Corgi Rover SD1, restoration

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I don’t often bother with the larger Corgi 1:32 scale cars and stick to smaller scale or at least 1:43 but this, although in fair condition has had something inside still seen on the glass, at first I thought it would be a waste of time but by putting my finger inside noticed that whatever it was came off.

These can be picked up quite cheap in very good condition but I love a challenge and besides it cost me nothing really (came in a job lot) and I used to have a couple of these in the real versions three in fact so have a soft spot for the Rover SD1.

Taking this apart was in itself a challenge the glass is riveted as you would expect so is the glass in the tailgate and plastic engine is also riveted in and all got drilled out, the doors, bonnet and tailgate are all held by cleats formed from the body and no doubt done by machine, I would have a lot of trouble getting these back on so left the tailgate and bonnet and just removed the doors.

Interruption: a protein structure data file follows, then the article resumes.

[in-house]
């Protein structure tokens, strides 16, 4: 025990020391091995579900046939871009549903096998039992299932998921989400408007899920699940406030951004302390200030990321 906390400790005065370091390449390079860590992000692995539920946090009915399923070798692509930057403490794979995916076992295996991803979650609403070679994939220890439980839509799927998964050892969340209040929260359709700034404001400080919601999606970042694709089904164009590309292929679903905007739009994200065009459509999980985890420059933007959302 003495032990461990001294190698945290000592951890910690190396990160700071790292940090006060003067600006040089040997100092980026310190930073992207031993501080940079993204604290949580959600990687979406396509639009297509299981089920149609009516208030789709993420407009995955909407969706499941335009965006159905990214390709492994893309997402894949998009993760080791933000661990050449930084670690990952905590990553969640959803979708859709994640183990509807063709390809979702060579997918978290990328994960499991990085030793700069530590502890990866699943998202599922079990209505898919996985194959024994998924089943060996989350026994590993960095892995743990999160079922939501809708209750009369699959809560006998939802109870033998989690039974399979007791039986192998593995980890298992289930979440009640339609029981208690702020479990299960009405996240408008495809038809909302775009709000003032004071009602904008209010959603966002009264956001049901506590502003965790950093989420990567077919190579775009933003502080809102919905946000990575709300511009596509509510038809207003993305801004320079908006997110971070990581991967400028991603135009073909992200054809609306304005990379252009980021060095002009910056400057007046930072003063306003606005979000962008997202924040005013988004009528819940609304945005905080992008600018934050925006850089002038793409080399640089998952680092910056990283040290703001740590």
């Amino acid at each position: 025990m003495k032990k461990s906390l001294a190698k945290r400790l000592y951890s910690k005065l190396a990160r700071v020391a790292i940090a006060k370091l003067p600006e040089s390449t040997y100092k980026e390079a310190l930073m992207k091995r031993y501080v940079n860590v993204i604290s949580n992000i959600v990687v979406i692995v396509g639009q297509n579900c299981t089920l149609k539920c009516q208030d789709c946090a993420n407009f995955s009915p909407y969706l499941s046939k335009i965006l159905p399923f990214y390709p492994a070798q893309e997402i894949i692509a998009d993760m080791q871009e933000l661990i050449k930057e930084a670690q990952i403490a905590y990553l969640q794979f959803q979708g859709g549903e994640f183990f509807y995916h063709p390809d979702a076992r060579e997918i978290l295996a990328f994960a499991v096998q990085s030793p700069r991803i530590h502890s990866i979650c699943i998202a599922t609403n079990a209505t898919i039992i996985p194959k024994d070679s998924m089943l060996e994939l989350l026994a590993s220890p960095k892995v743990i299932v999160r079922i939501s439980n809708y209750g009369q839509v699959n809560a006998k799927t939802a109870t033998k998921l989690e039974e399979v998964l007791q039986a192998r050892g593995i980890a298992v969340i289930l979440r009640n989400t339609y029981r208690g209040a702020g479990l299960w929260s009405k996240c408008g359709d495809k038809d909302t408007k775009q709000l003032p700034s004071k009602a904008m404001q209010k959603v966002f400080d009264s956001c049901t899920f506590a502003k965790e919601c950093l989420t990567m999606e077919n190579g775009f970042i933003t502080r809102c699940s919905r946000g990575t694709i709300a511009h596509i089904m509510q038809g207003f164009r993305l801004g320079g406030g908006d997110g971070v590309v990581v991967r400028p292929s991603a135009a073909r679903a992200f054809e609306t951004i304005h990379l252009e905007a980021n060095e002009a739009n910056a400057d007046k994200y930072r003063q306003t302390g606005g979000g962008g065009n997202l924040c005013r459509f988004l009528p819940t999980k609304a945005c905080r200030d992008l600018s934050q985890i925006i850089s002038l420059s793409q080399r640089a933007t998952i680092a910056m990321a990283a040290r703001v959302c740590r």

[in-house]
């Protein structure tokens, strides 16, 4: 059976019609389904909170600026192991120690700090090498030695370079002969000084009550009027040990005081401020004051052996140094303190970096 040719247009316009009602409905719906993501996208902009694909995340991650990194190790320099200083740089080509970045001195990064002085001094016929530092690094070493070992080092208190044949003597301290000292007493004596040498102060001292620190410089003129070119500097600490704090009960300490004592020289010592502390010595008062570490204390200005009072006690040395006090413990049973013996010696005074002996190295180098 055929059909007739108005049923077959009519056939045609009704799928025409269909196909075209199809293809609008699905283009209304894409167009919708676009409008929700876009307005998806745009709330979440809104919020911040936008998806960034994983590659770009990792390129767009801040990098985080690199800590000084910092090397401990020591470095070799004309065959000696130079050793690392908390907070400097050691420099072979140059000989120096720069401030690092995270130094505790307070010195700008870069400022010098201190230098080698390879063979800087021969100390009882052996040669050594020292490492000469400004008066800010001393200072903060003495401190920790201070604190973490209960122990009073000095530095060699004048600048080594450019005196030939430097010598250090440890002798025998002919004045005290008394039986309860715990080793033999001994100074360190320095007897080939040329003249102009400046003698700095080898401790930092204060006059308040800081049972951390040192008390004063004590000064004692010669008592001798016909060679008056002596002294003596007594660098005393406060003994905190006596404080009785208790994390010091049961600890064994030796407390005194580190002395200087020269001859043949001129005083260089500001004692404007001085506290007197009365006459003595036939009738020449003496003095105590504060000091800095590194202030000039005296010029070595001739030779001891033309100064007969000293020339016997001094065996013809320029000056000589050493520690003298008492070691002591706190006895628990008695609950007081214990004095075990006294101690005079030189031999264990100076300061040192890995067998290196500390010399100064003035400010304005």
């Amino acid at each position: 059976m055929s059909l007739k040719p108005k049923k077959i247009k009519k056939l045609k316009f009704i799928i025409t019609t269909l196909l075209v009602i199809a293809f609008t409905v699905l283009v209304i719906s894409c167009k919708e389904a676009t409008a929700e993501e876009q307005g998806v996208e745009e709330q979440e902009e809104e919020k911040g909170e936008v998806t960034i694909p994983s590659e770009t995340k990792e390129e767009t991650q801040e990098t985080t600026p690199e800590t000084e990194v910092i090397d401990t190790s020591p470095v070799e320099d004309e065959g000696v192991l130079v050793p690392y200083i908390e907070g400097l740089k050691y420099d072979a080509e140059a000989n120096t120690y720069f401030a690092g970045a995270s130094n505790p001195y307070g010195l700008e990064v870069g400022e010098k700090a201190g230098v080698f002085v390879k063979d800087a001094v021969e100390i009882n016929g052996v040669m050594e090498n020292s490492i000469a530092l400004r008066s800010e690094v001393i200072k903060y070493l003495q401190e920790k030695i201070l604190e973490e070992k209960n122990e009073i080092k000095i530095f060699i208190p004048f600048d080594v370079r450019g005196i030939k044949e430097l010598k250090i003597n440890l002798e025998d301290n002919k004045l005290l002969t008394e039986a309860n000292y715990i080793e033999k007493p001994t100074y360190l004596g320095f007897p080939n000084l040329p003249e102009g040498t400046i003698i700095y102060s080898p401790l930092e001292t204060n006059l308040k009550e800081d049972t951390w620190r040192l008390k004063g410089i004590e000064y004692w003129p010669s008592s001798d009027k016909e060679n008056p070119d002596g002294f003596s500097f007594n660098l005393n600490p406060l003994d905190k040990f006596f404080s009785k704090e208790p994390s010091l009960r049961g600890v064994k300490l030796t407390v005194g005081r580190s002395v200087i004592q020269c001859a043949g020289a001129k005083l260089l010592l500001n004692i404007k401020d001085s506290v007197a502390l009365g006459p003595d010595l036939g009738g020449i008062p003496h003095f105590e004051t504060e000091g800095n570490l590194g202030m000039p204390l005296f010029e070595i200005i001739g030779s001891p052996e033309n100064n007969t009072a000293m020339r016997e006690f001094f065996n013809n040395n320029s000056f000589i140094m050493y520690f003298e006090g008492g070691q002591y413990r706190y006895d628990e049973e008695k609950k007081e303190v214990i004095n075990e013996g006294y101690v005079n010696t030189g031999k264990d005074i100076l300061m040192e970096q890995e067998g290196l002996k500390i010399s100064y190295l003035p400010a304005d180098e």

After stripping the paint the spraying was done is stages so the inside of the engine bay got painted as well as the tailgate, not that Corgi bothered.

The doors were sprayed at the same time with the same amount of coats, this colour darkens the more coats you add so must all be the same, be careful not to over do the paint layers on cars with opening features as I have done this before and then chipped all the paint once re-assembled, and had to start again.

After I left to dry for two days assembly can begin, it has been left that amount of time as the clear coat I use stays tacky for about 24 hours as I don’t bake it, to check if your paint is dry without touching your model and ruining it’s paint something else at the same time, I use a metal biscuit tin.

The glass really did take some cleaning and has yellowed a bit but fine once installed, if you look closely in the picture below you should be able to see the dabs of epoxy resin adhesive over the rivet posts for the glass and the engine bay.

The rest of the assembly went well and the baseplate was rivet fixed, again using epoxy to fix the rivets in place, also looks better with the engine bay in body colour rather than plain diecast metal.

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